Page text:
So was there any benefit?
Well, the rest of the family had the same issue with not really following what the point of the TVNZ segment was. As a National Drill – it was a total waste, and I think completely handled the wrong way. However, they did have some success in running their own drill. They have discovered a few issues with their own plan – like the emergency supplies are actually too heavy to carry out of the house. They have also figured out that while they have food and water, they didn’t have any pans in the kit, and they really need to buy a second Gas Stove (we need one in the kitchen to deal with frequent power cuts).
We also decided that waiting until they had got out of the house to send a text was too late – it needs to be sent as soon as the shaking stops if possible. Otherwise panic ensues.
It has also been useful for us in the apartment in actually getting our kits together. I have a small backpack almost ready to go – its an evolving situation!
So all in all – not a complete waste – but the “official” side of it was embarrassingly badly organized. I really don’t get what on earth the point was.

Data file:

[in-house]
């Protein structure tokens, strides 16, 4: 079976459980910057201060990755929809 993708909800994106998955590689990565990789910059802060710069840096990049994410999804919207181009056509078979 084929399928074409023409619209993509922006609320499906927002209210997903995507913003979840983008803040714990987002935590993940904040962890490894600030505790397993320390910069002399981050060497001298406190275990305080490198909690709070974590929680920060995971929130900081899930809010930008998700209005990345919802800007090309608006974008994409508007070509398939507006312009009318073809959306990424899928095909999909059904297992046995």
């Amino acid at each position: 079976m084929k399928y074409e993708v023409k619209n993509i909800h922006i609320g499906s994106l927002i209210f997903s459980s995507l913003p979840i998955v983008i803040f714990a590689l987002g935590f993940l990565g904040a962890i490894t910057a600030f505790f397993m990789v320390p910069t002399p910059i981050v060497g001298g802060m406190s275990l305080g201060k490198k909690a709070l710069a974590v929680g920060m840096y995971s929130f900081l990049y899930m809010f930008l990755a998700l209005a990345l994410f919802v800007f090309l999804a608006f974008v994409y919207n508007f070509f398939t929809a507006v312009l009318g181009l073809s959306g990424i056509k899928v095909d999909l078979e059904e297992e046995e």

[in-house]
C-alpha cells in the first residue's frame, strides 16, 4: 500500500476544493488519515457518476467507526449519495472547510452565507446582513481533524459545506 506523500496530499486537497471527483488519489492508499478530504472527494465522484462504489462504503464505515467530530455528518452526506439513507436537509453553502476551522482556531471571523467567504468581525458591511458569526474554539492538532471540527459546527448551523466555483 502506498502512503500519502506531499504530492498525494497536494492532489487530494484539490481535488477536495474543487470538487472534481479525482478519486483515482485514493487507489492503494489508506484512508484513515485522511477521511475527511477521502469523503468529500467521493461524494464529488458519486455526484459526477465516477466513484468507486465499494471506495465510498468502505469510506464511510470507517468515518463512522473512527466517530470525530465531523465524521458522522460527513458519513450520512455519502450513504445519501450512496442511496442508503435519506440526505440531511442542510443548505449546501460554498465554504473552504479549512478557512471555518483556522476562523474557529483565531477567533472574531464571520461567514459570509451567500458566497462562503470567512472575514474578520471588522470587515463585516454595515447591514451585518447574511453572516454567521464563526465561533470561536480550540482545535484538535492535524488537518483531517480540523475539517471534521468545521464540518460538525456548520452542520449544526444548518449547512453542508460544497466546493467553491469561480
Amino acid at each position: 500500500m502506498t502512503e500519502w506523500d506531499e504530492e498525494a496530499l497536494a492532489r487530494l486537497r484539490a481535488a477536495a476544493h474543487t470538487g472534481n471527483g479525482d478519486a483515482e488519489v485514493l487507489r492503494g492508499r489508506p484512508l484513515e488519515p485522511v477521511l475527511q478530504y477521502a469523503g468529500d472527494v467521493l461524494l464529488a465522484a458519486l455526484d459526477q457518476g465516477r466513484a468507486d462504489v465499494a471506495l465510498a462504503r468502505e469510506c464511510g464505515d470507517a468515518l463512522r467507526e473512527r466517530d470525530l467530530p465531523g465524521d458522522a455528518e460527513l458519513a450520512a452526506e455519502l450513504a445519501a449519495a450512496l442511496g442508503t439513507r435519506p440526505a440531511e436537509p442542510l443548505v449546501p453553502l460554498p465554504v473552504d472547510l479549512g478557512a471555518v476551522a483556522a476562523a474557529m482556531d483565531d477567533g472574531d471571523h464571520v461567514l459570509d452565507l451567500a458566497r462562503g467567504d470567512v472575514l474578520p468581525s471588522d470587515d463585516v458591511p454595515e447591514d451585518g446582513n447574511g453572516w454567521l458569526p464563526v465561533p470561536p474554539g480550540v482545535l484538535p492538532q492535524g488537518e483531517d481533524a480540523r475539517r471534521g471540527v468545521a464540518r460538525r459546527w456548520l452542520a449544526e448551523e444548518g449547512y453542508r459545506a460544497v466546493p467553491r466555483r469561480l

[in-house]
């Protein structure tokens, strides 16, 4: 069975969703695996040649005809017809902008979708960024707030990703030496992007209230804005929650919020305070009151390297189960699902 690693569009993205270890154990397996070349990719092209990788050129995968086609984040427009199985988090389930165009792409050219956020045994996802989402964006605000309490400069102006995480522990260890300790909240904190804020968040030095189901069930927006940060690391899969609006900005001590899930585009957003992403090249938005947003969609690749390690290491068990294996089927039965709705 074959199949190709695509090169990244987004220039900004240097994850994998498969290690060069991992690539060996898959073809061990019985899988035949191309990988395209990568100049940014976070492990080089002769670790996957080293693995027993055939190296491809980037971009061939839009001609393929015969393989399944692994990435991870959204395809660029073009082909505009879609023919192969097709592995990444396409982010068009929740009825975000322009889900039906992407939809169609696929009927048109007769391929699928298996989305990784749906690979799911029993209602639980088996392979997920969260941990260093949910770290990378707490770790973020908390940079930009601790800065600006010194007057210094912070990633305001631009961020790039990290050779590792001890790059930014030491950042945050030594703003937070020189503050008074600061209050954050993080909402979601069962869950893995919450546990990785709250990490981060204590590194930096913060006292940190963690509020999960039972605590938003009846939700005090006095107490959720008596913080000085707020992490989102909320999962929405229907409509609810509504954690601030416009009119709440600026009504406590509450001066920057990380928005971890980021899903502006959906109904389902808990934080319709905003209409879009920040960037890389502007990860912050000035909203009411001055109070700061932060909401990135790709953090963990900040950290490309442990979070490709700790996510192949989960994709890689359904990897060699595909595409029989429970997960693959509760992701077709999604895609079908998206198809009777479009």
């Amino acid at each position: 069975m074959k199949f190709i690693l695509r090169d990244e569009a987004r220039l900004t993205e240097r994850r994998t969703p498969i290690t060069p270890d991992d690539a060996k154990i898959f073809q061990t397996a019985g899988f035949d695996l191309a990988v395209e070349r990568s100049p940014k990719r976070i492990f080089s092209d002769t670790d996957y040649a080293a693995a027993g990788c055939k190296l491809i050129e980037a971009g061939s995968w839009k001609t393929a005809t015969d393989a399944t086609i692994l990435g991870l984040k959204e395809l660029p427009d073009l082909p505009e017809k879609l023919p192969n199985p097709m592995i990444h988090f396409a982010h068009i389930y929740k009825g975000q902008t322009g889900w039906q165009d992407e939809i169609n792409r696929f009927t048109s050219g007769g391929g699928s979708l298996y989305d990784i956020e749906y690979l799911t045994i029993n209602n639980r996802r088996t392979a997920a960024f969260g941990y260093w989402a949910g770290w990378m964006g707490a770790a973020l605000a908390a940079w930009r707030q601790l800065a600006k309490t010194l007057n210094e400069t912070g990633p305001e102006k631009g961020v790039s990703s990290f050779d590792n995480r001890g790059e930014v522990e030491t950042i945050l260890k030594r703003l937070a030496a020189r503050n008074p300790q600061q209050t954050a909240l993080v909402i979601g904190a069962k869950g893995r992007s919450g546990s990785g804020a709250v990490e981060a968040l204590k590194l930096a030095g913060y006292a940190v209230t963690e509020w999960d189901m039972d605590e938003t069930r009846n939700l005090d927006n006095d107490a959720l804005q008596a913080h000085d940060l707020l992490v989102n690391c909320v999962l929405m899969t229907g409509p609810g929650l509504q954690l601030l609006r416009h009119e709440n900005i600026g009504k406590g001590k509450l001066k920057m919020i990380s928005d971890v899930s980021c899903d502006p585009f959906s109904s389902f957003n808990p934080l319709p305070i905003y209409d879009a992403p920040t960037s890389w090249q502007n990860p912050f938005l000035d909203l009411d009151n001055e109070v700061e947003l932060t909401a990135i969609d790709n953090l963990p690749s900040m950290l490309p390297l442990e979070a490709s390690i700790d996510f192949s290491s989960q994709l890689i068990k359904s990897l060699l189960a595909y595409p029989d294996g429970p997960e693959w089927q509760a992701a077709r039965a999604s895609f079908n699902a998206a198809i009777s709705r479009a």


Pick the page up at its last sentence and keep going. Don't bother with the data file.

On Wednesday morning, New Zealand is running a Nationwide Earthquake Drill. We need to register, and then at 9.26am we are supposed to Drop, cover and Hold and practice our emergency procedure.
I reckon I’m gonna keep the curtains closed so the people in the apartments opposite don’t get to see me diving under the table, grabbing my rucksack and being in a right flap when there is actually no shaking going on.
It’s all been a bit slap-dash really. I was wondering how we were supposed to know what to do. I mean it’s all very well having a plan, but when you are about to take part in a nationwide exercise, it would be really helpful for there to be perhaps a TV program running. Perhaps one that shows the “Earthquake” gives you information suck as if it triggers a Tsunami Warming; what roads are blocked; if any buildings are damaged.
In short, New Zealand Shake out needs….
What we are actually getting is a “Sting” – apparently a siren that will play on Breakfast on TVNZ, and on several (but not all) radio stations: